Farmer supports promised as EU launches €100 billion SURE instrument

The European Commission has pledged to mobilise all of its resources to protect lives and livelihoods as Covid-19 continues to devastate the EU.

In a statement today, Thursday, April 2, the commission said it is further increasing its response by proposing to set up a €100 billion solidarity instrument to help workers keep their incomes and help businesses stay afloat, called SURE.

It is also proposing to redirect all available structural funds to the response to the coronavirus.

Farmers and fishermen will also receive support, as will the most deprived, the commission’s statement said. All of these measures are based on the current EU budget and will squeeze out every available euro.

“They show the need for a strong and flexible long-term EU budget. The commission will work to ensure that the EU can count on such a strong budget to get back on its feet and progress on the path to recovery,” the statement added.

SURE

The commission says that SURE is “a new instrument that will provide up to €100 billion in loans to countries that need it to ensure that workers receive an income and businesses keep their staff”.

“This allows people to continue to pay their rent, bills and food shopping and helps provide much needed stability to the economy,” it was added.

The loans will be based on guarantees provided by member states and will be directed to where they are most urgently needed.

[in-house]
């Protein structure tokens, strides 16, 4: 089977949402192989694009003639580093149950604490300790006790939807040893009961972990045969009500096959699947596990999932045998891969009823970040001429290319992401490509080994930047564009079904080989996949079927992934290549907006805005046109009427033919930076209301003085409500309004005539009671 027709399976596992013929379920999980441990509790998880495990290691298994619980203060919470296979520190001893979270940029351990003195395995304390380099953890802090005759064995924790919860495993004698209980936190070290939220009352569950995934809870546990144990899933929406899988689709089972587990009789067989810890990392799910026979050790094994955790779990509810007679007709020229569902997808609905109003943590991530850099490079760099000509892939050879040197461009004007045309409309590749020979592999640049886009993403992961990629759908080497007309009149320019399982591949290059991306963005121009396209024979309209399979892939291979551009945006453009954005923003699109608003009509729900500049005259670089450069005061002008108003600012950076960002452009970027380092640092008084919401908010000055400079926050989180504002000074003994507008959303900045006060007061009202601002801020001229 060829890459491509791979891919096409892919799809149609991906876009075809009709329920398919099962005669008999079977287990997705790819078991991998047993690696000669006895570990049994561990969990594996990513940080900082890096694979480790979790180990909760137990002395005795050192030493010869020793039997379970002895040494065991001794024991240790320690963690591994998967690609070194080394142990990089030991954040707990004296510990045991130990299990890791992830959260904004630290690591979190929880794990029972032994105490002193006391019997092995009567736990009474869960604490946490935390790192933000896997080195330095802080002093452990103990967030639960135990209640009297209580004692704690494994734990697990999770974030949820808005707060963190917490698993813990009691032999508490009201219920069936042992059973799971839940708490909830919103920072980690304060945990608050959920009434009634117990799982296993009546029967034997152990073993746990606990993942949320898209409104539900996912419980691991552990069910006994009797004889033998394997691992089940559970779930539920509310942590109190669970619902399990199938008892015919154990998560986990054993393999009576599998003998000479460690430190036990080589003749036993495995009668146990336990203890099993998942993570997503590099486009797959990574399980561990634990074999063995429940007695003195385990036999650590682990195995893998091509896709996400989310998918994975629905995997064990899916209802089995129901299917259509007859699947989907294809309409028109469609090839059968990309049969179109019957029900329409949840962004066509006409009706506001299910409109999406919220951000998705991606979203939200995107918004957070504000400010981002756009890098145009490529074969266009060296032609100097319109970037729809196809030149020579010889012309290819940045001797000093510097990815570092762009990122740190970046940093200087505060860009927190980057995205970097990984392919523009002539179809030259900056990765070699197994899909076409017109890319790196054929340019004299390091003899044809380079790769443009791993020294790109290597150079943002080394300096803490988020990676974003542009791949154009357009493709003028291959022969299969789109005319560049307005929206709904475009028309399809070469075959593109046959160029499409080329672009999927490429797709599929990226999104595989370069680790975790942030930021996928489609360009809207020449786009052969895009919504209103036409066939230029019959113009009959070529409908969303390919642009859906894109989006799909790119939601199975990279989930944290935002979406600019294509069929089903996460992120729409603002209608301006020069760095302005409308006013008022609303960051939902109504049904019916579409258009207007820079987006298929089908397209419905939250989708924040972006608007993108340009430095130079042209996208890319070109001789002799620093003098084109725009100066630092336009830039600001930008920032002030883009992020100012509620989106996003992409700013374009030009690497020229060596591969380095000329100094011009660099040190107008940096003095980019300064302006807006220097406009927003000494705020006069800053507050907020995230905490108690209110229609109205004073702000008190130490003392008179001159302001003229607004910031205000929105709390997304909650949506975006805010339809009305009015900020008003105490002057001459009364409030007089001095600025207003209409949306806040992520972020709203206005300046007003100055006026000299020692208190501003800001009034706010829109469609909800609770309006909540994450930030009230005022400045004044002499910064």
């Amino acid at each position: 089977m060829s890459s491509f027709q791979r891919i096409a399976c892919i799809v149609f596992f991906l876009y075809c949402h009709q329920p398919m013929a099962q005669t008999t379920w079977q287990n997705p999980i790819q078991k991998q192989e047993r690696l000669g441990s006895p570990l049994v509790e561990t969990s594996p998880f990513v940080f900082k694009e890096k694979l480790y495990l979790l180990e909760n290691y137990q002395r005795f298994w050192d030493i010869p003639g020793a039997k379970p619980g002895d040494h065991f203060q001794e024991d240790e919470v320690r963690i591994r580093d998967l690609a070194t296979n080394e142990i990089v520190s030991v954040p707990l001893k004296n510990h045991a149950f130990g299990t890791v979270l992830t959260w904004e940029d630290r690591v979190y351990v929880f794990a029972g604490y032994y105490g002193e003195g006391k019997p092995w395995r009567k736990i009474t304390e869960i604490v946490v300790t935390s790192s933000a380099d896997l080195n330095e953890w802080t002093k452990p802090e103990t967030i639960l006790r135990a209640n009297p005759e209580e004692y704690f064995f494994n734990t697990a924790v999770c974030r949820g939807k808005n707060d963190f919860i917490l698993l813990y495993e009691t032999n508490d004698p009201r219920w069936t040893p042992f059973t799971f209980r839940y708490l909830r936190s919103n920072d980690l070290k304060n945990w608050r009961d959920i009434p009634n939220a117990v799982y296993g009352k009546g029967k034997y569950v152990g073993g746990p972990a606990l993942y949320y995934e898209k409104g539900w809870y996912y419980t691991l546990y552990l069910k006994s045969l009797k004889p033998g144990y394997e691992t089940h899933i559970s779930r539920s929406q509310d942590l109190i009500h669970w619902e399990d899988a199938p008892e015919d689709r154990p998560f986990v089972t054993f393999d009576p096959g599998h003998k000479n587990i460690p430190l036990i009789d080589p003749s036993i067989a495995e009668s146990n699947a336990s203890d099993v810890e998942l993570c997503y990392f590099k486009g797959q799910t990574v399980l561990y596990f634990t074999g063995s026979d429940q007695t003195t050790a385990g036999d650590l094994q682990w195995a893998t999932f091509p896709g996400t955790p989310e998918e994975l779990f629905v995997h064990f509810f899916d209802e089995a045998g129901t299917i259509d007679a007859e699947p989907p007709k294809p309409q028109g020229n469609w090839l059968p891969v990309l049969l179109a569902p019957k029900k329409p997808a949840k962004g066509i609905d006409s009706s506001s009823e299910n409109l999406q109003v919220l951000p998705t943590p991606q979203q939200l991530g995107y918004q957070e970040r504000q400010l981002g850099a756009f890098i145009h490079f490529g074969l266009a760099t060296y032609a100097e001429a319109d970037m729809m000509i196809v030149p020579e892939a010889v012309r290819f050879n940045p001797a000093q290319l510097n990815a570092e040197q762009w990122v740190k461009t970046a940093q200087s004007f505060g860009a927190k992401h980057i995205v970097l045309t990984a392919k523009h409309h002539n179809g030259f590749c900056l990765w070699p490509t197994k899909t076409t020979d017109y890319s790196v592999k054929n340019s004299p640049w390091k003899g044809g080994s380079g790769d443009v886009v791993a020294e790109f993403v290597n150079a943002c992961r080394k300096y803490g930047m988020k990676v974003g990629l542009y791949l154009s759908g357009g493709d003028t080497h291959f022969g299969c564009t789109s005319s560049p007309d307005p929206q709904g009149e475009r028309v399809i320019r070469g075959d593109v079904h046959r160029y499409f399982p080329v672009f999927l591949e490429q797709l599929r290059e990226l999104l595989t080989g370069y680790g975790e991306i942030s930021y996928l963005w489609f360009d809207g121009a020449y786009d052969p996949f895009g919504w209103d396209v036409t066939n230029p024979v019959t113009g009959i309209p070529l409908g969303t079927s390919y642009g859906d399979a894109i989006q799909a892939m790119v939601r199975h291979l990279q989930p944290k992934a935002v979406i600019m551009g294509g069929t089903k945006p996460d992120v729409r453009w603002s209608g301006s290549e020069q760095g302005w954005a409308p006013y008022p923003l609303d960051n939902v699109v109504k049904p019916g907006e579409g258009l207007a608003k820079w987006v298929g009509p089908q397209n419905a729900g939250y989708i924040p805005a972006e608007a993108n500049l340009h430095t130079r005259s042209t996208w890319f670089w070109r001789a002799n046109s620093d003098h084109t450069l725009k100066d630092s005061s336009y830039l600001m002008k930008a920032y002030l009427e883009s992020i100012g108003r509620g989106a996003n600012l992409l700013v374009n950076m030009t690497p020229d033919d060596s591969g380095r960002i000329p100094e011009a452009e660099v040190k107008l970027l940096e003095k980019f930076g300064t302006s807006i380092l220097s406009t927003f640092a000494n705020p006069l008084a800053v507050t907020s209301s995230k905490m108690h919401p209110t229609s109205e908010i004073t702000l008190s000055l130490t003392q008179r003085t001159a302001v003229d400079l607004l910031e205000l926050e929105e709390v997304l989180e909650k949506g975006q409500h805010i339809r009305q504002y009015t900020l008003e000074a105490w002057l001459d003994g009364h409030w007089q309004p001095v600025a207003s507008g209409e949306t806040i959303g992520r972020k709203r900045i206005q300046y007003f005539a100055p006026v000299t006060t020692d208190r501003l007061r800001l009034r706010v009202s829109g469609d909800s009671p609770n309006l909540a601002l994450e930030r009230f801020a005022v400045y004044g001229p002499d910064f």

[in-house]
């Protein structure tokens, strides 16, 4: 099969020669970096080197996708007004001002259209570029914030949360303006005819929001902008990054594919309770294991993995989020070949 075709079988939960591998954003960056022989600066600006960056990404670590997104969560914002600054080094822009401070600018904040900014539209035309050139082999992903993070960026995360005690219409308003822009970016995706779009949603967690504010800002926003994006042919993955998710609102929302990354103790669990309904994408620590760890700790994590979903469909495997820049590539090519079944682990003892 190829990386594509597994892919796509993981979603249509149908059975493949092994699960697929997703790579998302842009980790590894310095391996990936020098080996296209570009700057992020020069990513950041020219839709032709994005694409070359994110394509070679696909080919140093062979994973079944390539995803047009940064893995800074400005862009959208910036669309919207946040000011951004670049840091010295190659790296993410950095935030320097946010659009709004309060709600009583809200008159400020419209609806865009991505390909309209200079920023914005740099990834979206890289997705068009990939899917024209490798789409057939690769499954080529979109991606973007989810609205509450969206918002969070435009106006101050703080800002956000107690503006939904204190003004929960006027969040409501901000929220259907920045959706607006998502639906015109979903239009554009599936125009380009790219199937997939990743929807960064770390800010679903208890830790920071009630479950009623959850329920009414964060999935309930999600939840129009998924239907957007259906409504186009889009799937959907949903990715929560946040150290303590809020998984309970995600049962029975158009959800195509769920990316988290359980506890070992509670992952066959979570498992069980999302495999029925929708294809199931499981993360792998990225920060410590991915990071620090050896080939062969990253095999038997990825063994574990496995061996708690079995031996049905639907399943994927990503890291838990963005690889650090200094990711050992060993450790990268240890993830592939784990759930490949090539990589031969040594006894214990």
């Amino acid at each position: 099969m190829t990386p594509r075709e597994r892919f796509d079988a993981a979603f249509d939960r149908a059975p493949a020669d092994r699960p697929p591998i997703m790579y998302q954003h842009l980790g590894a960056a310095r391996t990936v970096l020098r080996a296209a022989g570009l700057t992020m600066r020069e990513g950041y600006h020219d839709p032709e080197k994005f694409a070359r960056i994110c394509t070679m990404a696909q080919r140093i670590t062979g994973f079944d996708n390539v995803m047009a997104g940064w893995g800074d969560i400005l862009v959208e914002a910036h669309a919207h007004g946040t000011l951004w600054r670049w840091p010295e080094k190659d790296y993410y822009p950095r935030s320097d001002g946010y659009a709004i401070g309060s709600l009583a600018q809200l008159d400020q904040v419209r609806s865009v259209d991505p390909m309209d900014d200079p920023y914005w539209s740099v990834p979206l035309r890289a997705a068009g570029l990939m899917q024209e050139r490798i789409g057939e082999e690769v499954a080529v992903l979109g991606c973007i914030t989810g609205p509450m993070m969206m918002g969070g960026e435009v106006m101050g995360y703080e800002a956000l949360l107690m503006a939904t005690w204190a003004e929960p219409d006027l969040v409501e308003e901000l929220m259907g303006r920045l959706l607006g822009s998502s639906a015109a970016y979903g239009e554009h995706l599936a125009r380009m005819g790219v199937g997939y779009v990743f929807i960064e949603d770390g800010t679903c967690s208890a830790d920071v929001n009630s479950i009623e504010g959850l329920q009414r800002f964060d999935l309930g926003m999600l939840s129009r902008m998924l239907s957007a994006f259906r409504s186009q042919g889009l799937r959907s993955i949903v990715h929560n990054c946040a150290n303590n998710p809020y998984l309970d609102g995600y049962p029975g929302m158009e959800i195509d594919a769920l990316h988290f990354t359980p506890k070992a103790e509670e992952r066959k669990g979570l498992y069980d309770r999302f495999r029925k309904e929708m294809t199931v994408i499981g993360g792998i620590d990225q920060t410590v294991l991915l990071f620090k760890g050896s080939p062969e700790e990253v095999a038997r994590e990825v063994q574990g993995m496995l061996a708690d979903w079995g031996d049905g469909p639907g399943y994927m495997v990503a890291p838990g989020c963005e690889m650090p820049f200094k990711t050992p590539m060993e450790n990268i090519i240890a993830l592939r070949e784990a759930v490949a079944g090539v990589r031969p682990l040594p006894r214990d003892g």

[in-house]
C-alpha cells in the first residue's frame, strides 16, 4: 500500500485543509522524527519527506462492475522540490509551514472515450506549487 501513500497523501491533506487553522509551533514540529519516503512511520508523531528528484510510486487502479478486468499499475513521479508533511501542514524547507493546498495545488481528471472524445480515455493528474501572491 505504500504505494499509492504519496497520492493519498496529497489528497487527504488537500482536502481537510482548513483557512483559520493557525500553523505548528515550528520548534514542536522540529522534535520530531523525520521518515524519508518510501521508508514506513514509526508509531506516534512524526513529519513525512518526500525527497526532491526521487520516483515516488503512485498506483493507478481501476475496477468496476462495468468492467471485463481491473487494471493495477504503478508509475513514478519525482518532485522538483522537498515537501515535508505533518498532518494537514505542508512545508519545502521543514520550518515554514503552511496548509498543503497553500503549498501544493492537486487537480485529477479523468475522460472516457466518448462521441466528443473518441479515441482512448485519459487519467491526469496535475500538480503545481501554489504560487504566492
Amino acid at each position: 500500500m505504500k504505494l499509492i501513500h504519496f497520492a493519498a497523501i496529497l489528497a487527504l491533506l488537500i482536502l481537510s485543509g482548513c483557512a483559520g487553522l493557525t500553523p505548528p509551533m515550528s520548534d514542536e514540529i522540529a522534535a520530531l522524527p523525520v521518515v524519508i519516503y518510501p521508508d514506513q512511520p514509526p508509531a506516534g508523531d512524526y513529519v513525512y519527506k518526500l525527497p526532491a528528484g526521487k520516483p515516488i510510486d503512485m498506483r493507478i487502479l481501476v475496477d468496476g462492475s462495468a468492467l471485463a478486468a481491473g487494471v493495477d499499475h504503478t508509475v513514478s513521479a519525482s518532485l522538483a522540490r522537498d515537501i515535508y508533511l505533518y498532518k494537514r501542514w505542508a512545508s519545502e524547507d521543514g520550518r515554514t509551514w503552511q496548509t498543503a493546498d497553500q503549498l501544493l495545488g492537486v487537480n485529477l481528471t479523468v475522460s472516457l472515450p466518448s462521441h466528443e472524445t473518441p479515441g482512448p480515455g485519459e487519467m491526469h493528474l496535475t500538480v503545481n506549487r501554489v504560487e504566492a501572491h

All member states will be able to make use of this but it will be of particular importance to the hardest-hit.

EU farm support measures

“Europe’s farming and fisheries have an essential role in providing us with the food we eat. They are hard hit by the crisis, in turn hitting our food supply chains and the local economies that the sector sustains.

The commission said it will “shortly propose a range of measures to ensure that farmers and other beneficiaries can get the support they need from the Common Agricultural Policy”.

The statement gave examples of this including:
  • Granting more time to introduce applications for support and more time to allow administrations to process them;
  • Increasing advances for direct payments and rural development payments; and
  • Offering additional flexibility for on-the-spot checks to minimise the need for physical contact and reduce administrative burden.

Meanwhile, to assist the most deprived, the commission also said: “The Fund for European Aid to the Most Deprived will evolve to meet the challenge: In particular, the use of electronic vouchers to reduce the risk of contamination will be introduced, as well as the possibility of buying protective equipment for those delivering the aid.”

Emergency Support Instrument

Other elements of the scheme include the redirection of all uncommitted money from the three Cohesion Policy funds to fight the emergency, and the allocation of €3 billion for the Emergency Support Instrument.

Of this, €300 million will be used for RescEU to support the common stockpile of equipment.

The first priority would be managing the public health crisis and securing vital equipment and supplies, from ventilators to personal protective gear, from mobile medical teams to medical assistance for the most vulnerable, including those in refugee camps.

The second area of focus would be on enabling the scaling up of testing efforts. The proposal would also enable the commission to procure directly on behalf of the member states.

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